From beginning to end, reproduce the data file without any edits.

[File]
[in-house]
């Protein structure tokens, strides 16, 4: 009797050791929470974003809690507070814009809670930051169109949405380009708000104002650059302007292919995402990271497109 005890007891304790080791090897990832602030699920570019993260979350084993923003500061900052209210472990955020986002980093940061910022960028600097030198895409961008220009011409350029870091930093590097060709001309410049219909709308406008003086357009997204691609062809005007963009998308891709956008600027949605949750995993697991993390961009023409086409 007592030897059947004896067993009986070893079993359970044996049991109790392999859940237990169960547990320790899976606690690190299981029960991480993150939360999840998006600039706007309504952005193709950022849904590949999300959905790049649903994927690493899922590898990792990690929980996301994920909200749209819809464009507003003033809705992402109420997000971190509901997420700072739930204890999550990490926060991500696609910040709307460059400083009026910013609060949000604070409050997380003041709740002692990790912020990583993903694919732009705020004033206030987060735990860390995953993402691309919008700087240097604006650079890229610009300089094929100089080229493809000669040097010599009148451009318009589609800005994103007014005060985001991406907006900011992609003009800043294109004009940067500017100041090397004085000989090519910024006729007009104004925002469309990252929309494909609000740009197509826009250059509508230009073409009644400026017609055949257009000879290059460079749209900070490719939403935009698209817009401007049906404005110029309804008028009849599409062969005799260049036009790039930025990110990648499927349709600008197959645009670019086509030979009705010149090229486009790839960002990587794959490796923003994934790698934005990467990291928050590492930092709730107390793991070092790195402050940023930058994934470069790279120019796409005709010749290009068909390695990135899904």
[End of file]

[in-house]
């Protein structure tokens, strides 16, 4: 009797050791929470974003809690507070814009809670930051169109949405380009708000104002650059302007292919995402990271497109 005890007891304790080791090897990832602030699920570019993260979350084993923003500061900052209210472990955020986002980093940061910022960028600097030198895409961008220009011409350029870091930093590097060709001309410049219909709308406008003086357009997204691609062809005007963009998308891709956008600027949605949750995993697991993390961009023409086409 007592030897059947004896067993009986070893079993359970044996049991109790392999859940237990169960547990320790899976606690690190299981029960991480993150939360999840998006600039706007309504952005193709950022849904590949999300959905790049649903994927690493899922590898990792990690929980996301994920909200749209819809464009507003003033809705992402109420997000971190509901997420700072739930204890999550990490926060991500696609910040709307460059400083009026910013609060949000604070409050997380003041709740002692990790912020990583993903694919732009705020004033206030987060735990860390995953993402691309919008700087240097604006650079890229610009300089094929100089080229493809000669040097010599009148451009318009589609800005994103007014005060985001991406907006900011992609003009800043294109004009940067500017100041090397004085000989090519910024006729007009104004925002469309990252929309494909609000740009197509826009250059509508230009073409009644400026017609055949257009000879290059460079749209900070490719939403935009698209817009401007049906404005110029309804008028009849599409062969005799260049036009790039930025990110990648499927349709600008197959645009670019086509030979009705010149090229486009790839960002990587794959490796923003994934790698934005990467990291928050590492930092709730107390793991070092790195402050940023930058994934470069790279120019796409005709010749290009068909390695990135899904």